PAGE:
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LC
Sooty Gull Larus hemprichii

Justification
This species has a very large range, and hence does not approach the thresholds for Vulnerable under the range size criterion (Extent of Occurrence <20,000 km2 combined with a declining or fluctuating range size, habitat extent/quality, or population size and a small number of locations or severe fragmentation). Despite the fact that the population trend appears to be decreasing, the decline is not believed to be sufficiently rapid to approach the thresholds for Vulnerable under the population trend criterion (>30% decline over ten years or three generations). The population size is very large, and hence does not approach the thresholds for Vulnerable under the population size criterion (<10,000 mature individuals with a continuing decline estimated to be >10% in ten years or three generations, or with a specified population structure). For these reasons the species is evaluated as Least Concern.

Taxonomic source(s)
AERC TAC. 2003. AERC TAC Checklist of bird taxa occurring in Western Palearctic region, 15th Draft. Available at: #http://www.aerc.eu/DOCS/Bird_taxa_of _the_WP15.xls#.
Cramp, S.; Perrins, C. M. 1977-1994. Handbook of the birds of Europe, the Middle East and Africa. The birds of the western Palearctic. Oxford University Press, Oxford.
del Hoyo, J.; Collar, N. J.; Christie, D. A.; Elliott, A.; Fishpool, L. D. C. 2014. HBW and BirdLife International Illustrated Checklist of the Birds of the World. Barcelona, Spain and Cambridge UK: Lynx Edicions and BirdLife International.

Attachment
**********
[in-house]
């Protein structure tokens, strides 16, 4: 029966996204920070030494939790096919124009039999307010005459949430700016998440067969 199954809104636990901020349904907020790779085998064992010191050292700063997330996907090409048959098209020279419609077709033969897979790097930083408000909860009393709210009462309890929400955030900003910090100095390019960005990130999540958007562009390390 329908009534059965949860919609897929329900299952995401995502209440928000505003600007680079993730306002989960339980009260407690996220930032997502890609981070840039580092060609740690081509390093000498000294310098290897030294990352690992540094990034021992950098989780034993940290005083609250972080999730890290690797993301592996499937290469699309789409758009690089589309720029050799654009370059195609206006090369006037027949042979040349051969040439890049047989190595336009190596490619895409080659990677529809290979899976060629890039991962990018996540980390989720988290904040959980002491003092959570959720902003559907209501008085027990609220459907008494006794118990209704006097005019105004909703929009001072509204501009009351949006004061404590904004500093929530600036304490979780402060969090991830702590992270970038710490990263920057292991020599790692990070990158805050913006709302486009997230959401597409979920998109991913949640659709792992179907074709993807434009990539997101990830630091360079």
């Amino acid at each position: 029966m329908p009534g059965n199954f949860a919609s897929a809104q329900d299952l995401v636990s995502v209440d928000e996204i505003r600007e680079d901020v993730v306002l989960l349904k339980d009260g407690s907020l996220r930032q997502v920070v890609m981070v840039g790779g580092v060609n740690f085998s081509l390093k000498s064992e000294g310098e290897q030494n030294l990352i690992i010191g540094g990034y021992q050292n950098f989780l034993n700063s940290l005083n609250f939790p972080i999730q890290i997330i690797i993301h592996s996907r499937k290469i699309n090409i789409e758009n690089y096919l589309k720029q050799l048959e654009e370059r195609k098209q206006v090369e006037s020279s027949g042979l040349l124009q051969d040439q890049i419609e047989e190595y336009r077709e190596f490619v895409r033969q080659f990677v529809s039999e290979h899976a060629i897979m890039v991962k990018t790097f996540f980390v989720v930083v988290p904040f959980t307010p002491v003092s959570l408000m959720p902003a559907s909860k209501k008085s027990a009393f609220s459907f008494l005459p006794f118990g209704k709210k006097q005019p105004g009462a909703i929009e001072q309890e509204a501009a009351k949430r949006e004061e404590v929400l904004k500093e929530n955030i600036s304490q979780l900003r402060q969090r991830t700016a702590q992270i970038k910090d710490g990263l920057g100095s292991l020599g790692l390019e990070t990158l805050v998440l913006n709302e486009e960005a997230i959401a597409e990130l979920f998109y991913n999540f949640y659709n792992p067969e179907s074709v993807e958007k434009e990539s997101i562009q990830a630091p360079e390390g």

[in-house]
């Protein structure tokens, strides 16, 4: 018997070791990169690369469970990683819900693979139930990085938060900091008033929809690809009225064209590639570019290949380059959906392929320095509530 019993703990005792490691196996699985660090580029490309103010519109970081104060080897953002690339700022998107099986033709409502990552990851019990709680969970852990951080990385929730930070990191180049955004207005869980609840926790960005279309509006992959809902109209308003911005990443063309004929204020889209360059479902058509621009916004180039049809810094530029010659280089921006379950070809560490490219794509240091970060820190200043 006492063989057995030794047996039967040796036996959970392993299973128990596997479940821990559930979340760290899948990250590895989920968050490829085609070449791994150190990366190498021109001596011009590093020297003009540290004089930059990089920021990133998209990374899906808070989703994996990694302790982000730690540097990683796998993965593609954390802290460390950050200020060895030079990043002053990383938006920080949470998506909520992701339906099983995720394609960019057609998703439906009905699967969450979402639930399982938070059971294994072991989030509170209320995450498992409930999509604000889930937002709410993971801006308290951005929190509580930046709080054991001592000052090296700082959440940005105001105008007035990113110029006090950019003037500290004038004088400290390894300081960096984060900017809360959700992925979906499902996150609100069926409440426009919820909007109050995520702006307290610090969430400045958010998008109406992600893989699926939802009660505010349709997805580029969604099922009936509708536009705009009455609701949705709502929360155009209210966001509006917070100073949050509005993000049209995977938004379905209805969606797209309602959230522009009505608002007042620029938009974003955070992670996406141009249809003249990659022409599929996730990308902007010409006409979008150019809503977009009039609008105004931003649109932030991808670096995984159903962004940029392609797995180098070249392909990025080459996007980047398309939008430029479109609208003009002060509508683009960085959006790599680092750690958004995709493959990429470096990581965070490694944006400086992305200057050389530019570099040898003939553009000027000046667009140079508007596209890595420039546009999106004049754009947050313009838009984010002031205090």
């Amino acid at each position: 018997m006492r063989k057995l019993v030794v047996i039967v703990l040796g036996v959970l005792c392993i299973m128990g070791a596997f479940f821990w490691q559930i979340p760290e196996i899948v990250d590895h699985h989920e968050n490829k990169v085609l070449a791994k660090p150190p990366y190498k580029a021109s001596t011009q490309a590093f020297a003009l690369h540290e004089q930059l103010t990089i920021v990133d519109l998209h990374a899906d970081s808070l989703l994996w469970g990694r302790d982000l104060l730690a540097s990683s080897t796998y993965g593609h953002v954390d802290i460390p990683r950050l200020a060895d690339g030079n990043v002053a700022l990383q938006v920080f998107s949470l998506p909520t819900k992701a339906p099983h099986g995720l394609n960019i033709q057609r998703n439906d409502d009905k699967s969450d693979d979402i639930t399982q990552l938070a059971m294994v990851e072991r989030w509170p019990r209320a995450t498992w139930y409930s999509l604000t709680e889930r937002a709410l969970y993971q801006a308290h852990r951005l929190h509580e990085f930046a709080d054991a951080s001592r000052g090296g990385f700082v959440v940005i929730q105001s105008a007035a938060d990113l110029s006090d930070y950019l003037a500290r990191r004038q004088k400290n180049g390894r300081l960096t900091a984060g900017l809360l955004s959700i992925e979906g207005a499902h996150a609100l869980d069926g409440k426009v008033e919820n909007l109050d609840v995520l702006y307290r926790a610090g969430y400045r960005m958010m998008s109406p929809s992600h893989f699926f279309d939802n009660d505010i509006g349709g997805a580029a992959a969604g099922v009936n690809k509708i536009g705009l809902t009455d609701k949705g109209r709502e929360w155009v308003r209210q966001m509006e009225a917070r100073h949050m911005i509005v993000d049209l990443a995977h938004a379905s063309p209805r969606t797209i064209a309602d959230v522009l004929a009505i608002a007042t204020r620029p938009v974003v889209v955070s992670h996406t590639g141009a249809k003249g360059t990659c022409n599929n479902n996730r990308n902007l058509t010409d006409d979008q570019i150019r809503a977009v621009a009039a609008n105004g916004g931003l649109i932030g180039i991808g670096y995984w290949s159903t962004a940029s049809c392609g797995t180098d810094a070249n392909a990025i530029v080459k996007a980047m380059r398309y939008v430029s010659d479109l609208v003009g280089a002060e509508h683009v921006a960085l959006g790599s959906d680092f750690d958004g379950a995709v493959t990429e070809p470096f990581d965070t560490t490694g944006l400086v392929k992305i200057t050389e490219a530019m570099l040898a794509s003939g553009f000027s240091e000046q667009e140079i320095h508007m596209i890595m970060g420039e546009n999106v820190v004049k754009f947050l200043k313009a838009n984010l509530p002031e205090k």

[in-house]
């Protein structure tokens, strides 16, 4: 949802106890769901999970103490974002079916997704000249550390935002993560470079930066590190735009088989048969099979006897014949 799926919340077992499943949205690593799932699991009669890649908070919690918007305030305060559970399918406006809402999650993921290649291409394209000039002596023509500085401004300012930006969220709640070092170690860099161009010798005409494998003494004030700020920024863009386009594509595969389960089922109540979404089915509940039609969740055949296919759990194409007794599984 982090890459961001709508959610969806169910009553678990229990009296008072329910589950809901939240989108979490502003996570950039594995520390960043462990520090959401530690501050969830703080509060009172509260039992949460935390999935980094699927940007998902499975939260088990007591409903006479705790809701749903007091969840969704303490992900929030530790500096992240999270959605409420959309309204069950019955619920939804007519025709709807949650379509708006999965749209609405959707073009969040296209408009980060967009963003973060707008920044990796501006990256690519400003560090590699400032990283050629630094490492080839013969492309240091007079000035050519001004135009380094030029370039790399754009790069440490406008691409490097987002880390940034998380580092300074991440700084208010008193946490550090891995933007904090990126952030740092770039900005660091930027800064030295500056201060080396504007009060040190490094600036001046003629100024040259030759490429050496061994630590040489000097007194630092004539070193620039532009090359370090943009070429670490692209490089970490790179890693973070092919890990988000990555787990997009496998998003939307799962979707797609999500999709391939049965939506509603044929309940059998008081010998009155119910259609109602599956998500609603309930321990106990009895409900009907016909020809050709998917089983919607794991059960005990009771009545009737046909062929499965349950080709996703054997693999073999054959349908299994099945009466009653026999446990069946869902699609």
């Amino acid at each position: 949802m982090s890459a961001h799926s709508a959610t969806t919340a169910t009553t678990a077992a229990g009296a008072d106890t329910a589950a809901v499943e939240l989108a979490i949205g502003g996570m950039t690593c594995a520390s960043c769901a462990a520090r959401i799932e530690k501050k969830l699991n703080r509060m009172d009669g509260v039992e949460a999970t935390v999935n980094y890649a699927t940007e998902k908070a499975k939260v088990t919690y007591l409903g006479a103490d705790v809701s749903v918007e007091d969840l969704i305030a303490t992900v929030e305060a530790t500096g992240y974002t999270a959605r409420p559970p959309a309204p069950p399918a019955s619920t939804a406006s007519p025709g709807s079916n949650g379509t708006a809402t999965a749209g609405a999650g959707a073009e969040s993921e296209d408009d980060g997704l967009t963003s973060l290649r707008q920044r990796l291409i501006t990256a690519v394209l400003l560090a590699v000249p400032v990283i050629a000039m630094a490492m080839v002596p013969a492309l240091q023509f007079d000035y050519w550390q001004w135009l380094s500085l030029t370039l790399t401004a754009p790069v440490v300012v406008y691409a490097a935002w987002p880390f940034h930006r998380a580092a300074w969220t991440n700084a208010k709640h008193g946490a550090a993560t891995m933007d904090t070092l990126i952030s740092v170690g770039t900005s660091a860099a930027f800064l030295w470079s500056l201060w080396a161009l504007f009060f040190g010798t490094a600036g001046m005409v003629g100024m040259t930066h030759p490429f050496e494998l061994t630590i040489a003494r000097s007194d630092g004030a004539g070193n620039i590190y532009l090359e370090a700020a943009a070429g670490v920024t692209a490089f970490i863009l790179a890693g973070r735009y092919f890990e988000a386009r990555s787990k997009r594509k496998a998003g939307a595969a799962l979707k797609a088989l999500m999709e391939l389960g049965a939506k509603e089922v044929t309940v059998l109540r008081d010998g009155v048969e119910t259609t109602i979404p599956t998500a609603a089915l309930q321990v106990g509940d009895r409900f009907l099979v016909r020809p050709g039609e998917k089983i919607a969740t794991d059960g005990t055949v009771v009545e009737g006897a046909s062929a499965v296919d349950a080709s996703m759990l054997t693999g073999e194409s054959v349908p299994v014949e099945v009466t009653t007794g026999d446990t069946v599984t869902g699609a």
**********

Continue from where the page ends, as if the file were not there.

Distribution and population
The Sooty Gull can be found in the Red Sea and Gulf of Aden, in the Persian Gulf and Gulf of Oman, east to south Pakistan and south to northern Kenya (Kiunga Islands) (del Hoyo et al. 1996).

Trend justification
Although Wetlands International consider the population to be increasing, the population is suspected to be in decline owing to unsustainable levels of exploitation (del Hoyo et al. 1996).

Ecology
Behaviour This species is a partial migrant or nomad (Urban et al. 1986), most populations undergoing southern post-breeding dispersal movements (Urban et al. 1986, del Hoyo et al. 1996) in September-November (Olsen and Larsson 2003). Some populations may also be sedentary (many remain in the Red Sea area all year round) (del Hoyo et al. 1996). The species breeds in the Summer (del Hoyo et al. 1996) (usually between April and October) (Olsen and Larsson 2003), and usually nests colonially (e.g. in small loose colonies on the larger islands in the Gulf of Aden and Red Sea) (Urban et al. 1986), or occasionally solitarily (e.g. in Africa) (Urban et al. 1986) with 1-3 pairs per island (Urban et al. 1986) often amidst colonies of other species (del Hoyo et al. 1996). It usually forages alone, but is highly gregarious at times (del Hoyo et al. 1996). Habitat The species inhabits coasts and inshore islands and is hardly ever seen inland (Urban et al. 1986, del Hoyo et al. 1996) or at freshwater (Cramp and Simmons 1983). It is found at harbours and ports, and forages inshore, in intertidal zones (Urban et al. 1986, del Hoyo et al. 1996), and up to 10 km beyond reefs (Urban et al. 1986), rarely extending up to 140 km offshore (Cramp and Simmons 1983, del Hoyo et al. 1996). It nests on coastal or inshore coral islands preferring smaller outer islands of old coral that are sparsely vegetated, rocky and sandy, preferably protected from the ocean by live reef (Cramp and Simmons 1983). Diet Its diet consists mainly of dead fish and fishermen's offal, as well as tern eggs and chicks (Urban et al. 1986, del Hoyo et al. 1996), the eggs of White-eyed Gull Larus leucophthalmus (Urban et al. 1986), turtle hatchlings (Urban et al. 1986, del Hoyo et al. 1996), prawns and small fish (Cramp and Simmons 1983). It poses a threat to other species as it is a serious local predator of eggs and chicks in colonies of other seabirds (Gallagher et al. 1984). Breeding site The nest is a scrape or depression in bare coral (Kenya) (Cramp and Simmons 1983, Urban et al. 1986, del Hoyo et al. 1996), under mangrove bushes on a bed of leaves, under Suaeda bushes in loose sand (Somalia) (Cramp and Simmons 1983, Urban et al. 1986), or under low hanging coral (Red Sea) (Cramp and Simmons 1983, del Hoyo et al. 1996) on exposed promontories (Urban et al. 1986). The species usually nests colonially but is more of a solitary nester in Africa, with pairs spaced as far apart as possible (Urban et al. 1986).